Technically, a “30-day late” is any payment received one to 30 days after the due date,according to FICO. However, in many cases, your bank, creditor or lender will give you a grace period of a few days to up to the next due date before reporting your payment as late to the credit bureaus. Find out what your grace period is so you don’t find yourself in a credit crisis.P

Keep your balances low and your limits highP

Another good chunk of your credit score is determined by your credit utilization, or how much credit you use (balances) compared to how much credit is available to you (limits) – the lower, the better. A good rule of thumb is to keep your balances well below 50 percent of your limits. As soon as you hit the 50 percent mark, your score will begin to take incremental hits. On the other hand, the lower you keep your balances below that 50 percent mark, the more your credit score will incrementally benefit.P

As a point of reference, the average credit utilization of a person with an 800+ score is 7 percent, according to FICO. Mine averages out to 2 percent, depending on when I pull my credit, as I ordinarily pay off my balances in full each month.P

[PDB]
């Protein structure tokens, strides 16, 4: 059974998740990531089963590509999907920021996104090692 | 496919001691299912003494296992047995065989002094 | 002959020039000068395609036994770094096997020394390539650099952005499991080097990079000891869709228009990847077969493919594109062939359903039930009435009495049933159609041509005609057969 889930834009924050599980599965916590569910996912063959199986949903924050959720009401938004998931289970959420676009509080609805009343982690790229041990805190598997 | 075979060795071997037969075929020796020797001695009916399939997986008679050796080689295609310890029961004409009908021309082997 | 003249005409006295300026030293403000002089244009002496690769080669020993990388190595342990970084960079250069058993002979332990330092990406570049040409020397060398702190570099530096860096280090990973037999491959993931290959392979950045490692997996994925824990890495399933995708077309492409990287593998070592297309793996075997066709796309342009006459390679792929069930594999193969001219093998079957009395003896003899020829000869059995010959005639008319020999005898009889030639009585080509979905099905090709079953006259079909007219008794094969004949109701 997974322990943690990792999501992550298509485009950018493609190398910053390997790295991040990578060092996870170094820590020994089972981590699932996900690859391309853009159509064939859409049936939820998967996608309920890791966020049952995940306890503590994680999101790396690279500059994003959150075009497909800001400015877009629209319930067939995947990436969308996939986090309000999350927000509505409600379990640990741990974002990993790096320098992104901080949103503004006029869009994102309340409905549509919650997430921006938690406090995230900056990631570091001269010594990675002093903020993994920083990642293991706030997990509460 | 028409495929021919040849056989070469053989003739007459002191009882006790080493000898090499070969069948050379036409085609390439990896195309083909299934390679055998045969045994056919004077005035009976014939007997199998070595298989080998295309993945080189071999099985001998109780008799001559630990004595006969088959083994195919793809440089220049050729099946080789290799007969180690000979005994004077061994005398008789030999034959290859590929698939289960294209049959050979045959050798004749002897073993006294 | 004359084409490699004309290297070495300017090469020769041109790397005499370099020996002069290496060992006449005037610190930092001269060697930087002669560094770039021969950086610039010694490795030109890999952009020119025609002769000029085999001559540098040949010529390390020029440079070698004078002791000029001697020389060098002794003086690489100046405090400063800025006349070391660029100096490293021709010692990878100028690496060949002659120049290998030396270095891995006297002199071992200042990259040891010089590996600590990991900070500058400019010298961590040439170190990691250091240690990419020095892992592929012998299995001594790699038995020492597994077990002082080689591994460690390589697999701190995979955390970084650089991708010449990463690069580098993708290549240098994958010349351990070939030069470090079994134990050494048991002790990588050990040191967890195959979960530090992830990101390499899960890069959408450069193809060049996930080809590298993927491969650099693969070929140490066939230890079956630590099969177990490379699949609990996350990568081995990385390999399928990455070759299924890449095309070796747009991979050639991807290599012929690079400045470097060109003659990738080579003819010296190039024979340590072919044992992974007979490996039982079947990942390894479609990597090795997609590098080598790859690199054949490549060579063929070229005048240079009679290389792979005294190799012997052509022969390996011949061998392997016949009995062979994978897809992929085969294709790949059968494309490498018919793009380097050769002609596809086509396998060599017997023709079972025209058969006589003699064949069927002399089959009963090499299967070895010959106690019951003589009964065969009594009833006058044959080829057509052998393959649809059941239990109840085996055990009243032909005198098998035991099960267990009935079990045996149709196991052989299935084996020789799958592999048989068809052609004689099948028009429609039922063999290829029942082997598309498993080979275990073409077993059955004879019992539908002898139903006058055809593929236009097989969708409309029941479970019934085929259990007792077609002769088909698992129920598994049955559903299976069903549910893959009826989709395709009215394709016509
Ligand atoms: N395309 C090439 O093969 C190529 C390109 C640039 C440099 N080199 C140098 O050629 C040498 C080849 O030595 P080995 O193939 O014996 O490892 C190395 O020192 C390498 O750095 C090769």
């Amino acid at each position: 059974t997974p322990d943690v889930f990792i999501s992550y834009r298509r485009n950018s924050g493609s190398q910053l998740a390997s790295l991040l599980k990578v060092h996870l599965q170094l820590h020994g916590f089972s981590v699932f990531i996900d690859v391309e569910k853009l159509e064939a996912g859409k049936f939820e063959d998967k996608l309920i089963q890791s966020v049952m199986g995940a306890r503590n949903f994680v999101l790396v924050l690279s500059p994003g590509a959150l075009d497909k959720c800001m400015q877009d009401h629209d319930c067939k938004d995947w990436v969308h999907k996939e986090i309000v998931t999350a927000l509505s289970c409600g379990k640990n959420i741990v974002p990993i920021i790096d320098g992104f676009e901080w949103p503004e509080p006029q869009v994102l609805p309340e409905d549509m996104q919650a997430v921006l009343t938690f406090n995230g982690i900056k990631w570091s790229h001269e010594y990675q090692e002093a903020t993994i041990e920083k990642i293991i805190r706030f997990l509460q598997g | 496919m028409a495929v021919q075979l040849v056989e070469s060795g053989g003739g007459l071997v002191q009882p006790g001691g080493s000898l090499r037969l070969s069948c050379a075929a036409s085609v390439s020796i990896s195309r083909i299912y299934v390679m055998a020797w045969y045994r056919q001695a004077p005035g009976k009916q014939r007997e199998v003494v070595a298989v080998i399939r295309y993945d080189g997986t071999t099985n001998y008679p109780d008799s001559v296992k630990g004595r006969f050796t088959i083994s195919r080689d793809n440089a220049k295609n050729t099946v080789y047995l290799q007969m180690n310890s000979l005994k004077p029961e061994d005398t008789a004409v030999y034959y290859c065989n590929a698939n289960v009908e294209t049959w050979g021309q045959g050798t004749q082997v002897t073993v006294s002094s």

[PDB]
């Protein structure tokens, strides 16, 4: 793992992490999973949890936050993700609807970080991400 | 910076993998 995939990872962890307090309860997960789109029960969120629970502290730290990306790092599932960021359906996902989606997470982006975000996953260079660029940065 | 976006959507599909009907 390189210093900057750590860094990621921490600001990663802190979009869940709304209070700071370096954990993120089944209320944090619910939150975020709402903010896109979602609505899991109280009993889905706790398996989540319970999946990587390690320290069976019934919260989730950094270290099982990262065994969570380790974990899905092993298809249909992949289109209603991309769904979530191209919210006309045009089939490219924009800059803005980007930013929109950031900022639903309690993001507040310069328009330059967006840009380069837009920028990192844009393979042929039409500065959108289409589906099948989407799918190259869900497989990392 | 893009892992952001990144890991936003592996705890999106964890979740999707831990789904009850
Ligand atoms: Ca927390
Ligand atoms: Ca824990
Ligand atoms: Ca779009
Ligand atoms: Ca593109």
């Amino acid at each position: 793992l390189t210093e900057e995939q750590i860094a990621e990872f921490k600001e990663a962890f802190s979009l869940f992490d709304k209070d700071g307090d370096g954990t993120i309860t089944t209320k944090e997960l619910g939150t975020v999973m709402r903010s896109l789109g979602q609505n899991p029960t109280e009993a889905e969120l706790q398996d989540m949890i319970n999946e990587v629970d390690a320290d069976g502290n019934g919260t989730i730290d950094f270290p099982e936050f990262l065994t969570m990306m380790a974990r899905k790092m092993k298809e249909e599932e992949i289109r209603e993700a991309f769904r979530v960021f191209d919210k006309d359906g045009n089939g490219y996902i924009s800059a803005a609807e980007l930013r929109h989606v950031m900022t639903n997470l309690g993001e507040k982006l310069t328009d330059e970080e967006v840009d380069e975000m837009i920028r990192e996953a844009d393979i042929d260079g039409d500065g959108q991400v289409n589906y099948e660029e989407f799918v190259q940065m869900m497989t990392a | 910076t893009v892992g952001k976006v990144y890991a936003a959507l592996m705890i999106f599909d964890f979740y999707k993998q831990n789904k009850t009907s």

If you’re doing all that you can to keep your balances low, try your hand at the other side of the equation – your credit limits. This can be tricky, as the recession prompted many creditors to not only deny credit limit increases more often, but actually lower your credit limit based on the credit review they do on you. My advice would be to only ask for a credit limit increase if your credit card is in good standing and you have the income to support the possibility of greater debt.P

Mix it upP

Another ingredient to the 800+ credit score recipe is a good mix of credit—revolving credit (e.g. credit cards), installment credit (e.g. car loans, student loans) and mortgages. I’ve always had a good mix of the first two, but haven’t yet ventured into home loan territory. Now, I would never recommend that you apply for credit you don’t need, but be aware that the ability to manage different types of credit responsibly bodes well for your credit score.P